DID YOU KNOW?  -- Three years before the 1995 Srebrenica Genocide, Serbs torched Bosniak villages and killed at least 3,166 Bosniaks around Srebrenica. In 1993, the UN described the besieged situation in Srebrenica as a "slow-motion process of genocide." In July 1995, Serbs forcibly expelled 25,000 Bosniaks, brutally raped many women and girls, and systematically killed 8,000+ men and boys (DNA confirmed).

15 September, 2011


Photo de la ville de Srebrenica avec un terrain de jeux cimenté (p.542). View of Srebrenica, photo courtesy: Hague Tribunal. Exhibit P4/1  •  Date: 13/03/2000  •  By: Prosecution, Krstic trial.

Reprint courtesy: Daniel Toljaga

Catastrophe in Srebrenica:
“They can now be transported like cattle or slaughtered like sheep.”

Slaughter of Defenseless Refugees Shakes U.N. Aid Officials

By John Daniszewski
Associated Press Writer
Pittsburgh Post-Gazette, p.A4
14 April 1993.

SARAJEVO, Bosnia-Herzegovina — The Serb shelling of women and children in Srebrenica has infuriated international aid officials, who urge greater U.N. involvement to prevent further slaughter.

“I wonder how much longer we can stand by and try to help, like a sticking plaster on a wound which is just killing the patient,” Dr. Simon Mardel of the World Health Organization said yesterday.

As a result of the Bosnian Serbs’ unrelenting advances in eastern Bosnia, Bosniaks there now face a choice: “They can now be transported like cattle or slaughtered like sheep,” said Larry Hollingworth of the U.N. High Commissioner for Refugees.

The powerlessness of U.N. workers to prevent catastrophe in Srebrenica was brought home Monday when Bosnian Serbs unleashed a ferocious artillery barrage — minutes after their commander swore in Sarajevo to respect a cease-fire.

Shells exploded over a school packed with refugees and a football field where children played, raining down a shower of hot shrapnel that severed limbs amid hellish scenes of panic, according to U.N. workers. Fifty-six civilians, including 15 children, died immediately, and 90 people were wounded.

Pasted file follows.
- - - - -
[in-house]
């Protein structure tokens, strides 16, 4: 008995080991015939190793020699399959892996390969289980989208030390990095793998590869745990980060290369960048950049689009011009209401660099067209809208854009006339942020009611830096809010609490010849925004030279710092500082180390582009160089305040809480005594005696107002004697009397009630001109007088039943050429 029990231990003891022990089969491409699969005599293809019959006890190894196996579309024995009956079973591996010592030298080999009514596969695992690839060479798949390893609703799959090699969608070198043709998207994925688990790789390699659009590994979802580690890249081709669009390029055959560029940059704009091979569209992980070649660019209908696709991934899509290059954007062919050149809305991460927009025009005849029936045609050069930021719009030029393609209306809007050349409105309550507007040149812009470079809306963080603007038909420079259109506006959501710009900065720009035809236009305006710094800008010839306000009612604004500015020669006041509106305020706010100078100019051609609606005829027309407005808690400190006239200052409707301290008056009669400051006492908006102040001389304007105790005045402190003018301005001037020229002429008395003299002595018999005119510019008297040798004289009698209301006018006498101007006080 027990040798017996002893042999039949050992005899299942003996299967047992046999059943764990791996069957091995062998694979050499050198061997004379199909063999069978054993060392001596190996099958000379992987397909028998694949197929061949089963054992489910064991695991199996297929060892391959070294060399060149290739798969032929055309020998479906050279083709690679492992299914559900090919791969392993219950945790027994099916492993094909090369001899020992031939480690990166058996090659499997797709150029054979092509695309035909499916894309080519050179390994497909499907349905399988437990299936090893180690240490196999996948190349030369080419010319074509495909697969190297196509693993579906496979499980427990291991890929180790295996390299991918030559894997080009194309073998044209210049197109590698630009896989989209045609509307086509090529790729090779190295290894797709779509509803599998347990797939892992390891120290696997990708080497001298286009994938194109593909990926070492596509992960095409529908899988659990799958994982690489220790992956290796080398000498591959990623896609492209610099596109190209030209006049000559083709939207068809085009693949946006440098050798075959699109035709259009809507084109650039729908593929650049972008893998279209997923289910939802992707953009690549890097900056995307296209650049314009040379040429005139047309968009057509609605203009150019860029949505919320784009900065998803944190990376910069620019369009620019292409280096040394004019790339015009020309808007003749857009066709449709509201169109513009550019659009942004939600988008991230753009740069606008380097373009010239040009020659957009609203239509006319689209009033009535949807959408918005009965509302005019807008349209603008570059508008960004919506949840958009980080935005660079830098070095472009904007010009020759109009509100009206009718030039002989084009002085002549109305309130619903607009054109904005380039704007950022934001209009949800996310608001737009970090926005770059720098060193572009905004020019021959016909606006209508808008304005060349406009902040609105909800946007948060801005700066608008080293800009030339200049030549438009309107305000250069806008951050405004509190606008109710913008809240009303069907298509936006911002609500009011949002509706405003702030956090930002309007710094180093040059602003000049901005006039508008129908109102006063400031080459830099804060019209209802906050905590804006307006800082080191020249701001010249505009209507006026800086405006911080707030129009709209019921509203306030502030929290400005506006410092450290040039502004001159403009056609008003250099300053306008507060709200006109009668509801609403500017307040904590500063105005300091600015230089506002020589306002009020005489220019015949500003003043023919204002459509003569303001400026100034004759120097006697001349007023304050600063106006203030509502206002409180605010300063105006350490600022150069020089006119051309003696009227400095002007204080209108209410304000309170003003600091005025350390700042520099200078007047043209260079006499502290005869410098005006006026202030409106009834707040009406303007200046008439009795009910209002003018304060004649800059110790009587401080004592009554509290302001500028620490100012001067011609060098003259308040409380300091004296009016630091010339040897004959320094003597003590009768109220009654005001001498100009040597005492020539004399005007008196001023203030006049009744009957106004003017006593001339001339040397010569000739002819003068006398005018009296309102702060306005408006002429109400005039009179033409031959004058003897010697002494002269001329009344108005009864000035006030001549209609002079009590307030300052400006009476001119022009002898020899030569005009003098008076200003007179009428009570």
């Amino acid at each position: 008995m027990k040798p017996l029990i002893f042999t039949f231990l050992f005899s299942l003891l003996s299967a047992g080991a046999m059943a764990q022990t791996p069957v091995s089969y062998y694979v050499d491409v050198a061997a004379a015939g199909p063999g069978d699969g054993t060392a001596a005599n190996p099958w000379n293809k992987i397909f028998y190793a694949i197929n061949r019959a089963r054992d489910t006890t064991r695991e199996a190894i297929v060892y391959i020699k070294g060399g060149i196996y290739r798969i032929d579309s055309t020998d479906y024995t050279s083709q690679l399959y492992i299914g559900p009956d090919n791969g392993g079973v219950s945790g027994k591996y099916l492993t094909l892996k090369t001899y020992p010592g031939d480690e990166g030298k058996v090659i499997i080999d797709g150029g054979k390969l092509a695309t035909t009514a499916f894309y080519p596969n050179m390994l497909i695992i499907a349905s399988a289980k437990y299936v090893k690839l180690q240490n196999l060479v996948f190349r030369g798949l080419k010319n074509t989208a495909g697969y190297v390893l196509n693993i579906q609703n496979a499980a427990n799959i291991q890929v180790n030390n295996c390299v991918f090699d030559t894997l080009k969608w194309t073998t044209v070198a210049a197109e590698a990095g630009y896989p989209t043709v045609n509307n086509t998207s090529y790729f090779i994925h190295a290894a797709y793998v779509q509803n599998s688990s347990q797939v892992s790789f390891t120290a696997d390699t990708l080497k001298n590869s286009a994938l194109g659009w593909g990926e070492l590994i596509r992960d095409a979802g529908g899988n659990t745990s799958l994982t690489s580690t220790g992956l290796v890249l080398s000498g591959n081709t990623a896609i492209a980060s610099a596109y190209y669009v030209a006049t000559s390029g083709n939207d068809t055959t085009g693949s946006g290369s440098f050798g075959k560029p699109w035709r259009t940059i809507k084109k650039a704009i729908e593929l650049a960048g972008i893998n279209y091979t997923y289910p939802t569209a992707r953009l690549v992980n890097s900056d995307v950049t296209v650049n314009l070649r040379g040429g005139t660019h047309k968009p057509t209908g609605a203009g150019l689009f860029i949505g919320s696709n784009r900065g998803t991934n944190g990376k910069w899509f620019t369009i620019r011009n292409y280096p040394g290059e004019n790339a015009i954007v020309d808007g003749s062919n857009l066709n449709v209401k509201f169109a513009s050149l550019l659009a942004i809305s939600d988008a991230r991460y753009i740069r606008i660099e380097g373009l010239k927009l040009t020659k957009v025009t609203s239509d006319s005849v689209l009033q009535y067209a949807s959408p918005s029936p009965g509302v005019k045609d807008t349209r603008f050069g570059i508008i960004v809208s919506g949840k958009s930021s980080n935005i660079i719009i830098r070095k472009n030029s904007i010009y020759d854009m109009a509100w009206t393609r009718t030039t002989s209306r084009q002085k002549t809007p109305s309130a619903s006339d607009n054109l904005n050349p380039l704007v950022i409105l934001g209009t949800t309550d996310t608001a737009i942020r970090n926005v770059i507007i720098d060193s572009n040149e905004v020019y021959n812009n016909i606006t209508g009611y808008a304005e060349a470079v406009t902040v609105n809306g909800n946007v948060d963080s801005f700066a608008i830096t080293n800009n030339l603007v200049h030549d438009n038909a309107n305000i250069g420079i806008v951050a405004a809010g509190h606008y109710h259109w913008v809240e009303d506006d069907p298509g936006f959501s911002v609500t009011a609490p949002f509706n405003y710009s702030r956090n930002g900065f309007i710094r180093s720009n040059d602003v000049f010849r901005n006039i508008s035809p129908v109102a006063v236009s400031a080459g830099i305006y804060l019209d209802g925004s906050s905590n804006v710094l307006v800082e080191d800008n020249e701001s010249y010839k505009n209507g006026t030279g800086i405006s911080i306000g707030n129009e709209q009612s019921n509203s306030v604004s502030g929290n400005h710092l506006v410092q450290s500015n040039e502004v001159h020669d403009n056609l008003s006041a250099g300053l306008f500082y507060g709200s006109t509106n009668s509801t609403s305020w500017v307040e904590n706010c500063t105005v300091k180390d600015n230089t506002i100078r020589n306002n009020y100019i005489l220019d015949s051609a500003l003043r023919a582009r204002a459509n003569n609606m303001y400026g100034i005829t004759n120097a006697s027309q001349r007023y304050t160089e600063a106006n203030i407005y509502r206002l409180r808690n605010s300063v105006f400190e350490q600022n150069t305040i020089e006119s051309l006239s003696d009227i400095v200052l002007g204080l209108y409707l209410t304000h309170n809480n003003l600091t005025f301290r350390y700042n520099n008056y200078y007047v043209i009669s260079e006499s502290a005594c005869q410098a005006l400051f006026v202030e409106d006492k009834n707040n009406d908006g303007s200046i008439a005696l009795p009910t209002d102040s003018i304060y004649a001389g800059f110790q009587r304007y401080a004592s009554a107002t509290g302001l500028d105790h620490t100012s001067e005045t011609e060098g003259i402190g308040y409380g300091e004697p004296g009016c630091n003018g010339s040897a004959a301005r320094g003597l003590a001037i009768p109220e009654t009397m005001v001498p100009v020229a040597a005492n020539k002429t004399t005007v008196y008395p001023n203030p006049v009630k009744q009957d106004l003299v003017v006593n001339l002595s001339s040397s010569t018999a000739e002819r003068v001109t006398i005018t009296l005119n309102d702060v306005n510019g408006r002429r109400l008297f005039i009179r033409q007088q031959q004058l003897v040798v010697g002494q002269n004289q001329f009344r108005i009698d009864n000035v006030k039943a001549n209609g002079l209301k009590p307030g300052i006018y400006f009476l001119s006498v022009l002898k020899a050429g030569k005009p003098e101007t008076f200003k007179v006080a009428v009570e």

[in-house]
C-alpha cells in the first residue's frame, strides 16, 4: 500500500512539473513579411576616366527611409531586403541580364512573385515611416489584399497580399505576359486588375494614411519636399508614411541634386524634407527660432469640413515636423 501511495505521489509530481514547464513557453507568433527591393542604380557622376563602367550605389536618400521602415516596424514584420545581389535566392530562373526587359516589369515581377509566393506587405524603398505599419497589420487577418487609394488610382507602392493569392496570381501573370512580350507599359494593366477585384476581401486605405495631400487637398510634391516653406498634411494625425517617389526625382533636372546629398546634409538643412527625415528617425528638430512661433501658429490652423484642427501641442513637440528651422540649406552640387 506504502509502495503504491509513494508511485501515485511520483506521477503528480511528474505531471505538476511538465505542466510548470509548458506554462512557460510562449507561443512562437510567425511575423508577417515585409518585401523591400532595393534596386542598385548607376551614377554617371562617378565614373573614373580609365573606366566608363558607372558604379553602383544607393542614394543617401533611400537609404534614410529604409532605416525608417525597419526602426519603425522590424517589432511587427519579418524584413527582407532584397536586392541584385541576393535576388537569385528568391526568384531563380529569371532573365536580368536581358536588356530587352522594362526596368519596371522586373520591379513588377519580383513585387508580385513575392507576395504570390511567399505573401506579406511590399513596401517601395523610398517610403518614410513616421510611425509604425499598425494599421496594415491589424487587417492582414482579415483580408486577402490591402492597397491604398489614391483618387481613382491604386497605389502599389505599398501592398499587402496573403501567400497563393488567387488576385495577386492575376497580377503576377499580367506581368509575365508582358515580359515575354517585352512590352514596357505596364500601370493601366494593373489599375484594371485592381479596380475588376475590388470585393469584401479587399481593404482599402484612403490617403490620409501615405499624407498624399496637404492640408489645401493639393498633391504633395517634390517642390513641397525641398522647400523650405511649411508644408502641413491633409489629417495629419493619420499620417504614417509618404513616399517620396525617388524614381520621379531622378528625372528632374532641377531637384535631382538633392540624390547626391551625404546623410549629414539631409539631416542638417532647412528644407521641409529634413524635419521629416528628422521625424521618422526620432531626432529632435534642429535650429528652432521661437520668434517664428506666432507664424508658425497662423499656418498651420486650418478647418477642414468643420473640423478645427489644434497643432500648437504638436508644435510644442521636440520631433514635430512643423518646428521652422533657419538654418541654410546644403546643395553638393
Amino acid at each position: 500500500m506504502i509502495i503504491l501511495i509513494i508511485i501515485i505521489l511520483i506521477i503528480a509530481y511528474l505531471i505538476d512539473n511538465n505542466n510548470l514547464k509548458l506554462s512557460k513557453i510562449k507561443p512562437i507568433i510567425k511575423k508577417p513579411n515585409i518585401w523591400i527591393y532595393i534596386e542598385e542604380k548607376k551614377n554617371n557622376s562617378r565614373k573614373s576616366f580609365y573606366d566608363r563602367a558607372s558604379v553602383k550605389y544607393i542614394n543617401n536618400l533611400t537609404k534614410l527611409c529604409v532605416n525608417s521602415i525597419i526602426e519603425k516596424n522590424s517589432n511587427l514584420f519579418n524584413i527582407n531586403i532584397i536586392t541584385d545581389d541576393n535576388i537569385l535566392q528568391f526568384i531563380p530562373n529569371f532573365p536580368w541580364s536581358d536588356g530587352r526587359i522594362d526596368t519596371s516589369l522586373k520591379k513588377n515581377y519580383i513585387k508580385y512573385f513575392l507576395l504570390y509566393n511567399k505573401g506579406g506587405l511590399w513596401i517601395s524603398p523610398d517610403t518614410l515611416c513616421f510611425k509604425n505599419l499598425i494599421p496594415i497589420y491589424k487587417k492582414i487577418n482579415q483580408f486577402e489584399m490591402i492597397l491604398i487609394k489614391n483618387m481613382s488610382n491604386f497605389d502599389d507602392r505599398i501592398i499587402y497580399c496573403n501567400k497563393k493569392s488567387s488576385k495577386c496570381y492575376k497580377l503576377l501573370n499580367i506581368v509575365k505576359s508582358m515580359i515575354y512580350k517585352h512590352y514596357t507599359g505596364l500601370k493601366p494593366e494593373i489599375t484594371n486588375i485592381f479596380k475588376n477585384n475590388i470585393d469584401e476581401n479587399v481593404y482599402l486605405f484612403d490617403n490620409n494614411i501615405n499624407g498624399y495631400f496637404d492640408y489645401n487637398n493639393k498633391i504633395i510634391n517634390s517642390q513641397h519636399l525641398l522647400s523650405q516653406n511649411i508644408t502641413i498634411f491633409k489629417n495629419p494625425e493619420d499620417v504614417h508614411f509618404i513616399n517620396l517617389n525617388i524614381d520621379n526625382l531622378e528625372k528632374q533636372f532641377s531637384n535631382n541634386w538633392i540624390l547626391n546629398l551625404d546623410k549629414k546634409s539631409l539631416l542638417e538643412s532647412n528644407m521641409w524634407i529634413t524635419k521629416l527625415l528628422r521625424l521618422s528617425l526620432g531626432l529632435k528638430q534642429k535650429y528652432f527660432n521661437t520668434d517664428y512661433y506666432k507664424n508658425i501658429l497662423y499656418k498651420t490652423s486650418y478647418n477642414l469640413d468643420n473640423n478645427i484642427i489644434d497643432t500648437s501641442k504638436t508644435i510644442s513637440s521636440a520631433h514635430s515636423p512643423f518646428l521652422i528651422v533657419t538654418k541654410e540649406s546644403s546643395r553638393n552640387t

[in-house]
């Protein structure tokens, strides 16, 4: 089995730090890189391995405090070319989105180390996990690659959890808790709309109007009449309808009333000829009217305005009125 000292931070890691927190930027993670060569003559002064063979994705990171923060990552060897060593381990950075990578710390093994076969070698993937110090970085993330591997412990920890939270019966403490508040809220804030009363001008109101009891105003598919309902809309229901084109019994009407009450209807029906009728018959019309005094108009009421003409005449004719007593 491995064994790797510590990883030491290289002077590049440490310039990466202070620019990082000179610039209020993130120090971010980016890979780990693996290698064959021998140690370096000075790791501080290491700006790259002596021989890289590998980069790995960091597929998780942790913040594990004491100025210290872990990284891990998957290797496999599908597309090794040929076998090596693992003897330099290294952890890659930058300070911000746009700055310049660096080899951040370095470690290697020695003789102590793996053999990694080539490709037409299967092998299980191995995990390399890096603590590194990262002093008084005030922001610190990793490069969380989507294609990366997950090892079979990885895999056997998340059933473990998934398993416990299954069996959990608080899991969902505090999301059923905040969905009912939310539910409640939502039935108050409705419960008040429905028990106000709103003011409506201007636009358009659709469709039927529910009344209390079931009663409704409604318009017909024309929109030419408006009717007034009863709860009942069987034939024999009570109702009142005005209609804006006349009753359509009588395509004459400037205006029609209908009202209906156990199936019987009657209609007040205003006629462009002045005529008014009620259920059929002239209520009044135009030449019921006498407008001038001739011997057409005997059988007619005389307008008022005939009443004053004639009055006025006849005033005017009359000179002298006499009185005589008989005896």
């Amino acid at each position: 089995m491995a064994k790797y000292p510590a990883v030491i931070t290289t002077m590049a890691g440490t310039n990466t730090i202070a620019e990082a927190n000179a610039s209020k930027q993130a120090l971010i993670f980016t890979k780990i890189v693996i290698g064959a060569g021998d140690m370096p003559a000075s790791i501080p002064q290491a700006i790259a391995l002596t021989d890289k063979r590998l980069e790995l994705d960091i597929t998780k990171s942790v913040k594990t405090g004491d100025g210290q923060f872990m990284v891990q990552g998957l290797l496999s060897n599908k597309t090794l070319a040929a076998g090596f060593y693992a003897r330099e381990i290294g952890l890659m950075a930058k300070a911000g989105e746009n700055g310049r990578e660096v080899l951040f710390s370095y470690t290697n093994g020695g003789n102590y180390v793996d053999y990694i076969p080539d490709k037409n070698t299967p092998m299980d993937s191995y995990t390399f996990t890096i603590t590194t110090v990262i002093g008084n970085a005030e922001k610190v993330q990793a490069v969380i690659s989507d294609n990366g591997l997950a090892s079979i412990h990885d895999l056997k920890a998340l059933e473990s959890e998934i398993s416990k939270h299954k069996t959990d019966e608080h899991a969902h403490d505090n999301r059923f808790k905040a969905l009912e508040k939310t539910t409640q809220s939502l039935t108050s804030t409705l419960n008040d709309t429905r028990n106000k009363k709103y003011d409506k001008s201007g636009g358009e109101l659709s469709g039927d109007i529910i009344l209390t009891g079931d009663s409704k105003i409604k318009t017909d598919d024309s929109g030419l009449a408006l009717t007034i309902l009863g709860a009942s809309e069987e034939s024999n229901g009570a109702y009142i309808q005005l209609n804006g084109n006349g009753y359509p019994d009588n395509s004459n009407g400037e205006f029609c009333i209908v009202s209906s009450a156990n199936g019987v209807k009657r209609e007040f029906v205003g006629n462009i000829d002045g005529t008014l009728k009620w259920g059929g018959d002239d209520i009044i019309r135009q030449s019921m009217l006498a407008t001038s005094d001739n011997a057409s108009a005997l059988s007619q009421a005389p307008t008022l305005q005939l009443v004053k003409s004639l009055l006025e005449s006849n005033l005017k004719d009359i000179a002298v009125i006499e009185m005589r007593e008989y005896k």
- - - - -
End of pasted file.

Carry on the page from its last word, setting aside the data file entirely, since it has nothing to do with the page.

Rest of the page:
“It’s typical of what will occur when large artillery shells fall on a densely packed town filled with displaced people from neighboring villages and towns,” said Mardel. “Casualties are reaching and will continue to reach astronomical proportions.”

Most of the wounds outstrip the medical facilities of Srebrenica, a town of 6,5000 people that has been overwhelmed by tens of thousands of Bosniak refugees fleeing the Bosnian Serb army.

Four local doctors and a small French team are coping with more than 600 wounded in a makeshift hospital without electricity, water or sufficient food and medicine.

“Yesterday, when I heard what was happening, I first of all thought about the military commander that ordered the fire on Srebrenica, and I personally hope that he burns i the hottest corner of hell,” said Hollingworth, a former British Army officer.

His UNHCR colleague, John McMillan, was scarcely less restrained: “Apparently, in their pathological drive to acquire territory, the Serbs are willing to kill anybody.”

In the past two weeks, United Nations military forces and relief organizations have been repeatedly thwarted and humiliated by Serbs in their attempts to save the people in Srebrenica.

A bid to ferry out the wounded by helicopter was disrupted by shelling, an attempt to bring in a French field hospital was refused, and the U.N. force commander in the republic, Maj. Gen. Philippe Morillon, was forced to turn back when 300 Serbian women blocked his road.

A U.N. Security Council instruction that the 14 U.N. troops in Srebrenica be reinforced had gone unfulfilled, also due to Serb opposition.

Although the Srebrenica district once was 70 percent Bosniak and the international peace plan conceives it as remaining under Bosniak control, Serbs claim they must keep fighting to protect Serb lives and Serb land.

They also are motivated by what they claim are past atrocities against Serbsand accuse the Bosniaks of launching new offensives now. [op/ed note: this is a common rhetoric employed by Serbian ultra-nationalists who, to this day, refuse to acknowledge their responsibility for massacring thousands of Bosniak inhabitants of eastern Bosnia in the first weeks of a brutal 'ethnic cleansing' campaign, more than three years before the 1995 Srebrenica Genocide]

Cmdr. Barry Frewer,, spokesman for U.N. forces in Sarajevo, said the United Nations lacks the mandate to do much more for the people than try to bring the sides together for discussion, deliver aid, call attention to atrocities and “count the victims.”

“It’s a limited mandate which only allows us to go so far, without the use of force,” he said.